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New Ford and Rivian patents rethink pickup features in EV age

New patent applications are flowing for upcoming all-electric pickups. The future electric F-150’s front trunk can be accessed without opening the hood. The F-150 will have multiple battery-storage compartments, creating the possibility of individual motors for each wheel. The Rivian RT1’s tailgate has multiple hinges for greater flexibility, and an extra battery pack could be added to its cargo bed. All kinds of possibilities open up when you ditch the engine.

A Ford patent for the electric F-150’s front trunk was issued on December 17. The abstract of the patent filing reads as follows:

A vehicle includes a front trunk between fenders, a grille movable to provide an opening to the front trunk, and front and rear bins slidable out of the front trunk to allow the front bin to pivot on the rear bin. A light is mounted on the front bin such that light projects into the front and rear bins when adjacent and only into the front when the front bin is pivoted away.

We interpret this to mean that the hood can remain closed while a section used for the front compartment swings open. The lights on that compartment provide visibility to its contents. If swung back toward the front of the vehicle, the lights also shine into the back storage area. This seems like a smart use of the space for a pickup application.

Ford F-150 patentEarlier this month, in a separate patent application, Ford described a new approach to packaging batteries in the vehicle’s platform. In the design, cross-members mounted between the left and right frame rails provide separate battery housings.

The patent’s Abstract explains that a “plurality of power storage modules is disposed within a plurality of compartments.” The approach suggested a modular design for various battery-pack sizes to add range. The crossbeams also would create a stronger, safer structure for heavy-duty applications.

The patent also describes how the design could be used to power each wheel with its own motor, an approach taken by Rivian. Keep in mind that Ford invested $500 million into Rivian.

Electric Ford F-150 battery packagingThe battery-powered F-150 is expected in 2021. Meanwhile, in a patent published a week ago, Rivian reimagines the tailgate for its R1T pickup. Rivian made a splash when it first revealed the R1T, which features unexpected storage areas, including a passthrough compartment between the bed and the cabin’s rear seat.

A conventional truck’s tailgate door restricts some access to a pickup’s bed. But Rivian adds hinges to free up the movement of the tailgate and how it stays in place. It could be electrically controlled. In the patent, Rivian admits that the new design means the tailgate will protrude to the back of the vehicle, sometimes blocking a user to stand close.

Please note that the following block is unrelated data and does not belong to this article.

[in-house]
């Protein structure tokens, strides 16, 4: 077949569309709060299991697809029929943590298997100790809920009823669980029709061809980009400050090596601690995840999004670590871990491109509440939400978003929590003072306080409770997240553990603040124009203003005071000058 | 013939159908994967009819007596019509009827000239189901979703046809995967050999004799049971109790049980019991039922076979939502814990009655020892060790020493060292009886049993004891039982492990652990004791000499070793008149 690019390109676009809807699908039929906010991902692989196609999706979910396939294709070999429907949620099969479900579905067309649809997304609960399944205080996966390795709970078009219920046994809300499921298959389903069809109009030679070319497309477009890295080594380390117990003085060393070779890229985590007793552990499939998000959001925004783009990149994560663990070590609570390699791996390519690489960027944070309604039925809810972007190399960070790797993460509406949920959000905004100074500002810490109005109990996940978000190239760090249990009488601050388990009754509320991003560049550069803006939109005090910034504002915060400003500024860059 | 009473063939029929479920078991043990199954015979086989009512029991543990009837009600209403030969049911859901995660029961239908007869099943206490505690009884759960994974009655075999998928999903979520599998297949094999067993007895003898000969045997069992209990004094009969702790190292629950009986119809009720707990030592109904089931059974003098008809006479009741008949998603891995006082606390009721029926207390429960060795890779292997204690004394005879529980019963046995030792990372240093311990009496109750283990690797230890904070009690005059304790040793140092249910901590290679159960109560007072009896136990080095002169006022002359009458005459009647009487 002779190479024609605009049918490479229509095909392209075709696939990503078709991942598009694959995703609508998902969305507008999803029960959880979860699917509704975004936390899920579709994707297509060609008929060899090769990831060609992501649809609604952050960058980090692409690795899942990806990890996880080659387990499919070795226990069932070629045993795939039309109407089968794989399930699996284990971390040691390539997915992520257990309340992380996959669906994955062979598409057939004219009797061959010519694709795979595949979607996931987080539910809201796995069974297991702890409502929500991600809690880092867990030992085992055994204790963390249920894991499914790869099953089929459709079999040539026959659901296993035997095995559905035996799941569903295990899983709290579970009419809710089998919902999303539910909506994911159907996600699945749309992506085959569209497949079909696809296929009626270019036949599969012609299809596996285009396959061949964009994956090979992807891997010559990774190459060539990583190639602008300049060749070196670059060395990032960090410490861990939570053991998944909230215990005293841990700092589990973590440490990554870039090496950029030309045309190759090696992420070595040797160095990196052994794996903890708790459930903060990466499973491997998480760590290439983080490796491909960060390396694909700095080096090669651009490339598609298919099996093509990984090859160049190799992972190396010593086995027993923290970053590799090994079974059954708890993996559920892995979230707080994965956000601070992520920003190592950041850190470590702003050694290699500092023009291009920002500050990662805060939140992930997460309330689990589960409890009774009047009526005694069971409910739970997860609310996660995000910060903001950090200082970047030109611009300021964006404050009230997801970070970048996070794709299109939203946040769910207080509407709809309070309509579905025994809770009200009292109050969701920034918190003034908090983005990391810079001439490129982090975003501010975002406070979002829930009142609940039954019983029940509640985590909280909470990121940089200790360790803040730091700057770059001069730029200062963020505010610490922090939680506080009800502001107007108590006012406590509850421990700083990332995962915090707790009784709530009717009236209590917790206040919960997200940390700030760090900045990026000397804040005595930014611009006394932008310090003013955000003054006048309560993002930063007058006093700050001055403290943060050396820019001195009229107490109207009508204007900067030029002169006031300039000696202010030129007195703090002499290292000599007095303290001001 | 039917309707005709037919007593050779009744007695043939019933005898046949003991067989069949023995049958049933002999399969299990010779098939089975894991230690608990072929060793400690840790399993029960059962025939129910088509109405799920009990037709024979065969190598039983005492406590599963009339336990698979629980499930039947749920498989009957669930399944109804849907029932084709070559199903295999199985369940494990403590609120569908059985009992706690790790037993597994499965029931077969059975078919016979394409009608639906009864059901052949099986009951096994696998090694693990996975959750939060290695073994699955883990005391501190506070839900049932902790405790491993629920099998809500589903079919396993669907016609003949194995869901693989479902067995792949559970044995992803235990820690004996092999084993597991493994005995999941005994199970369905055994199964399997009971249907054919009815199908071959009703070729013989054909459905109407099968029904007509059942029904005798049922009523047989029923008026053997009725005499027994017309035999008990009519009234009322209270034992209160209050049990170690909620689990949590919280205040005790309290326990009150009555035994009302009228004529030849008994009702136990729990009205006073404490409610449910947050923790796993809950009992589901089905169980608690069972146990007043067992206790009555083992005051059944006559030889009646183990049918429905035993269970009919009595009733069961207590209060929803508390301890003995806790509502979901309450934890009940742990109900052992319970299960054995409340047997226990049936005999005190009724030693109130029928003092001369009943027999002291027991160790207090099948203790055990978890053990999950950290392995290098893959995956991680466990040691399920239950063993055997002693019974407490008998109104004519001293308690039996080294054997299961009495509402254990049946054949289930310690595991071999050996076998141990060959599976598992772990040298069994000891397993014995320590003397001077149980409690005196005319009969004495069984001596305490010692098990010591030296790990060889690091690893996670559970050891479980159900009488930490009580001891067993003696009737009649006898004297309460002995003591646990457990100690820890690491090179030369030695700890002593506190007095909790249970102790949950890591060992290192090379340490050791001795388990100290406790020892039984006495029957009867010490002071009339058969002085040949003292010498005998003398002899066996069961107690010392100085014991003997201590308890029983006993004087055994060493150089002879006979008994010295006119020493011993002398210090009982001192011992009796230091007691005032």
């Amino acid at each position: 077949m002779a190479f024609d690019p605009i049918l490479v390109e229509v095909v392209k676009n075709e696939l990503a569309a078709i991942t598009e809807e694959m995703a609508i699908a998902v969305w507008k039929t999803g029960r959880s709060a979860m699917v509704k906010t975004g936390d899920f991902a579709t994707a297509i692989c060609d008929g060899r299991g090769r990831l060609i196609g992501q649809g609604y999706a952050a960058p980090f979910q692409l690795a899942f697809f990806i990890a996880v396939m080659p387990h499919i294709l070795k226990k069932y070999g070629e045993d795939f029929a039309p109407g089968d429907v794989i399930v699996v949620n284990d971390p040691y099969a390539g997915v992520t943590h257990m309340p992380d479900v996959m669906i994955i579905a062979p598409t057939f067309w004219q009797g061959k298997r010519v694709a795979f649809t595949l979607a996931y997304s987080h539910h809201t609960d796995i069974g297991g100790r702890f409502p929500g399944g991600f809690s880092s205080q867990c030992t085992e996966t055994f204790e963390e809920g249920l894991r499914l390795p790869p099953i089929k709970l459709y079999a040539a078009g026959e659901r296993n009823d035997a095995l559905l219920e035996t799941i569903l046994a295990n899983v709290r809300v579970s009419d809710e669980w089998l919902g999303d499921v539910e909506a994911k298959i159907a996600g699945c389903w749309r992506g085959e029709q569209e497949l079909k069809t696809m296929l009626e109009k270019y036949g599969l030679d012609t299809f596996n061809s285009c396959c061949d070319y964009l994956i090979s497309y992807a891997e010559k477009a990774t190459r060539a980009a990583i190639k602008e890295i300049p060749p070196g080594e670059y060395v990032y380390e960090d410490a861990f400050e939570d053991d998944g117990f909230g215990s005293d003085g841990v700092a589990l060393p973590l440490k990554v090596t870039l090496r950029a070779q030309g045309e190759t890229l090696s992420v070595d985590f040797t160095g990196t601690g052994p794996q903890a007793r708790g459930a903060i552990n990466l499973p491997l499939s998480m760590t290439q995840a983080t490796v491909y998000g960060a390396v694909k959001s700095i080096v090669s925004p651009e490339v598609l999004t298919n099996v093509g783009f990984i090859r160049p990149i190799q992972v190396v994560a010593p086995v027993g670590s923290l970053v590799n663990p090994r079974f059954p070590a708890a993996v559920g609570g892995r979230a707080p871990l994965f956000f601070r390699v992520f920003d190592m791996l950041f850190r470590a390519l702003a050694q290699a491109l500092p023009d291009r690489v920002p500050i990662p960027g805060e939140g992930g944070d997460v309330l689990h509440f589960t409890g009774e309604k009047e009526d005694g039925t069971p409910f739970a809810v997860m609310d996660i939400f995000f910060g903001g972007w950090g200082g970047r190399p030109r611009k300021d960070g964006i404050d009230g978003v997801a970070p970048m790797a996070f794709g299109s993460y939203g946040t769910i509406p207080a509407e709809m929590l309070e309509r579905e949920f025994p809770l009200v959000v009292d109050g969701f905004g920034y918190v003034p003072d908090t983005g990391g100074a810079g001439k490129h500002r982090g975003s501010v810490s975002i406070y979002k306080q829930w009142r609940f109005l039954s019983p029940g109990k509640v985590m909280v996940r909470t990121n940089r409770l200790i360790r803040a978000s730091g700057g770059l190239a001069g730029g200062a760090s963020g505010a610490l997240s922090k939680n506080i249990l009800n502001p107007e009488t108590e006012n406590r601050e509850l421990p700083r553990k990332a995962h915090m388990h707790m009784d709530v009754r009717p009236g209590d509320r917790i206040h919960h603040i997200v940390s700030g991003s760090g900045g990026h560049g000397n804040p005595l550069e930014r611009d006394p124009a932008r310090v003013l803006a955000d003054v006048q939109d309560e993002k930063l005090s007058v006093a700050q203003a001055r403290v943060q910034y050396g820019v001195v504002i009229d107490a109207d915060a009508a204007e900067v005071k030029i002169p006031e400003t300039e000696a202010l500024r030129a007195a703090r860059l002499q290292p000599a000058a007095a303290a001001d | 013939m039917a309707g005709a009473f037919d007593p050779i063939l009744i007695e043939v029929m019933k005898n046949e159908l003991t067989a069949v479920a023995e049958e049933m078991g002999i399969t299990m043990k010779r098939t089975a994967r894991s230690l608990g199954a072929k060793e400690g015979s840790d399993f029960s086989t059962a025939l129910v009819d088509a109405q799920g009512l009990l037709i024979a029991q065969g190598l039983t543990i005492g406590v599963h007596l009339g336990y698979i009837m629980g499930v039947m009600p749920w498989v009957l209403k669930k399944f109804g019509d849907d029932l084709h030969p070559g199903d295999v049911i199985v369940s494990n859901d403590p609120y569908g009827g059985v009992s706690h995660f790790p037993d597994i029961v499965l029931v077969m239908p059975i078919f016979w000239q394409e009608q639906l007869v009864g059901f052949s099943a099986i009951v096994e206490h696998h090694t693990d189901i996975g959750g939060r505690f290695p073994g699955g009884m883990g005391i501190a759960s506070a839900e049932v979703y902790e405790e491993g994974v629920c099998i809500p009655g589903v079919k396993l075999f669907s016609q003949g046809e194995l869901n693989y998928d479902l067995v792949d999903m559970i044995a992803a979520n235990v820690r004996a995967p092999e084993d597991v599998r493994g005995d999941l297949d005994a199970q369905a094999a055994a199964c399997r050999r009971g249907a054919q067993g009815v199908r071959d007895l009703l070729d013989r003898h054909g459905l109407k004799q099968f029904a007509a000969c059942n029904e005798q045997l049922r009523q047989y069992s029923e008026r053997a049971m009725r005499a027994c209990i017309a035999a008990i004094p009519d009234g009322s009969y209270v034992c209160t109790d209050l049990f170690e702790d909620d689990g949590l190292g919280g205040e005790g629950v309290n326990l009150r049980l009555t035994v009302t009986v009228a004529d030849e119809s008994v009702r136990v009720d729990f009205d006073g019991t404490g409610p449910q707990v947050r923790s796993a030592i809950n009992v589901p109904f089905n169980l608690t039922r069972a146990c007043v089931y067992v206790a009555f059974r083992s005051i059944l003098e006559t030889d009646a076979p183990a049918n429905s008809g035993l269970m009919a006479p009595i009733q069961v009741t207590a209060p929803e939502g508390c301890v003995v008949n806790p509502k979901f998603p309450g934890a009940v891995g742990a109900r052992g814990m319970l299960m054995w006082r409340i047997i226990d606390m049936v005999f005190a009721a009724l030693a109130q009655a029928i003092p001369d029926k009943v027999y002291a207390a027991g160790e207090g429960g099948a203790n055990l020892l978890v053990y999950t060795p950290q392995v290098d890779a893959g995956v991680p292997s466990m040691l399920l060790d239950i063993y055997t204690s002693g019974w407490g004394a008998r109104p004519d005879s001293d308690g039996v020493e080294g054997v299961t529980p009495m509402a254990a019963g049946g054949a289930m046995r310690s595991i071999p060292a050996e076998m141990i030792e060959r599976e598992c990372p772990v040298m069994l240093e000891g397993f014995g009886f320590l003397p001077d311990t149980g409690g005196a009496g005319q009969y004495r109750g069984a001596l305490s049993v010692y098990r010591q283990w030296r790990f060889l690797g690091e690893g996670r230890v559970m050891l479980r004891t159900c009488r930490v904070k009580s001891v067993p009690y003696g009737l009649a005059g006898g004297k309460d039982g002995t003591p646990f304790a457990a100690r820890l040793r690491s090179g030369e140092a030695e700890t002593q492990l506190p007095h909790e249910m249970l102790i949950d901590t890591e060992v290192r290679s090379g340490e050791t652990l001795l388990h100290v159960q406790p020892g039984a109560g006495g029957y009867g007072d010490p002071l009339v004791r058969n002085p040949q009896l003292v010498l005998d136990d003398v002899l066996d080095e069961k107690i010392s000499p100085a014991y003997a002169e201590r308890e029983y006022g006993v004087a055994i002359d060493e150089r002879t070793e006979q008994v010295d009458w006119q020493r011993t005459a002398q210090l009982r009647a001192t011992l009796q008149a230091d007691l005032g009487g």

Rivian tailgate patentHere’s a section of the Abstract describing what Rivian dubs as a “Swing and Drop Tailgate.”

The swing and drop tailgate can undergo a rotation motion about a hinge, as well as a swing down motion via a linkage. The swing-down motion allows closer access to the bed and extends less far from the rear of the vehicle as compared to the drop motion. The motions may be manually controlled, or actuator controlled. One or more latches may constrain motion, or prevent, of the tailgate. A tailgate assembly may include a post assembly and a tailgate that may move together as a rigid body when dropping, or move relative to one another when swinging.

Rivian rejected the idea of a side-hinged tailgate because it requires more clearance and doesn’t create as much usable space. Rivian’s multi-hinges solution allows for more flexible movements that adapt to a user’s needs, especially to swing straight down behind the vehicle for easier loading and unloading.

The Rivian R1T pickup is expected around early 2021.

Patents filed by Rivian earlier this year revealed a modular design that would allow an auxiliary battery pack to be added to the vehicle’s cargo area. It’s described in the patent’s Abstract:

The auxiliary battery module can be positioned in the cargo area while supplying power to the electric motor, and can be removable and re-attachable from the electric vehicle. The auxiliary battery module includes an integrated cooling system for cooling itself during operation of the electric vehicle including a conduit therein for circulating coolant.

The other earlier patent apparently relates to a vehicle-subscription business model, in which a shared vehicle could be significantly reconfigured for multiple uses.

Meanwhile, we have only begun to see the list of creative design features from the Tesla Cybertruck. News this week emerged that the Cybertruck’s heating and air conditioning system could work in the truck’s bed area when the cover is closed. The bed will also be accessible from the second row to create a “camper mode.”

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Avatar for Bradley Berman Bradley Berman

Bradley writes about electric cars, autonomous vehicles, smart homes, and other tech that’s transforming society. He contributes to The New York Times, SAE International, Via magazine, Popular Mechanics, MIT Technology Review, and others.